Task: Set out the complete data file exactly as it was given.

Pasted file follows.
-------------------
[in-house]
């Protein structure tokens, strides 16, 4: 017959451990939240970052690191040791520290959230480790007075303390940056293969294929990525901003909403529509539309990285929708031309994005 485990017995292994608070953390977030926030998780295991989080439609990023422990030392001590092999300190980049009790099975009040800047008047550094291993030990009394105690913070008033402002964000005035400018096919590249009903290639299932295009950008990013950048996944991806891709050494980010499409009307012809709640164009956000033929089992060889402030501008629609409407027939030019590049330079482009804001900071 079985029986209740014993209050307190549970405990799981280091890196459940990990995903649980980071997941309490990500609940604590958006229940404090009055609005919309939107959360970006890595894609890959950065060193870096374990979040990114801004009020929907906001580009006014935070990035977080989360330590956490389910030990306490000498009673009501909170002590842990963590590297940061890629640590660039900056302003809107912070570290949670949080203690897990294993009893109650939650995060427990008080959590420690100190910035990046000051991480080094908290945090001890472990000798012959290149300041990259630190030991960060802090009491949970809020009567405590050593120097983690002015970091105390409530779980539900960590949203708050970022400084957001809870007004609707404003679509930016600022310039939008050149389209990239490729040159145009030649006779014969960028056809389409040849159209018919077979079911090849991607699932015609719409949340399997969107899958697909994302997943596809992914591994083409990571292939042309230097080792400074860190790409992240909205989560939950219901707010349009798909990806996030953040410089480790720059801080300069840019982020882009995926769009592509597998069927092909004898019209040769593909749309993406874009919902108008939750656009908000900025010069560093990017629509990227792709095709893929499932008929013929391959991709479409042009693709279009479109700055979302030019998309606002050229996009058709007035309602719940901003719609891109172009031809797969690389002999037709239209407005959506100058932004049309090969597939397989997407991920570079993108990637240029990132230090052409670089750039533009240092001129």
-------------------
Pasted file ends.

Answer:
[in-house]
């Protein structure tokens, strides 16, 4: 017959451990939240970052690191040791520290959230480790007075303390940056293969294929990525901003909403529509539309990285929708031309994005 485990017995292994608070953390977030926030998780295991989080439609990023422990030392001590092999300190980049009790099975009040800047008047550094291993030990009394105690913070008033402002964000005035400018096919590249009903290639299932295009950008990013950048996944991806891709050494980010499409009307012809709640164009956000033929089992060889402030501008629609409407027939030019590049330079482009804001900071 079985029986209740014993209050307190549970405990799981280091890196459940990990995903649980980071997941309490990500609940604590958006229940404090009055609005919309939107959360970006890595894609890959950065060193870096374990979040990114801004009020929907906001580009006014935070990035977080989360330590956490389910030990306490000498009673009501909170002590842990963590590297940061890629640590660039900056302003809107912070570290949670949080203690897990294993009893109650939650995060427990008080959590420690100190910035990046000051991480080094908290945090001890472990000798012959290149300041990259630190030991960060802090009491949970809020009567405590050593120097983690002015970091105390409530779980539900960590949203708050970022400084957001809870007004609707404003679509930016600022310039939008050149389209990239490729040159145009030649006779014969960028056809389409040849159209018919077979079911090849991607699932015609719409949340399997969107899958697909994302997943596809992914591994083409990571292939042309230097080792400074860190790409992240909205989560939950219901707010349009798909990806996030953040410089480790720059801080300069840019982020882009995926769009592509597998069927092909004898019209040769593909749309993406874009919902108008939750656009908000900025010069560093990017629509990227792709095709893929499932008929013929391959991709479409042009693709279009479109700055979302030019998309606002050229996009058709007035309602719940901003719609891109172009031809797969690389002999037709239209407005959506100058932004049309090969597939397989997407991920570079993108990637240029990132230090052409670089750039533009240092001129």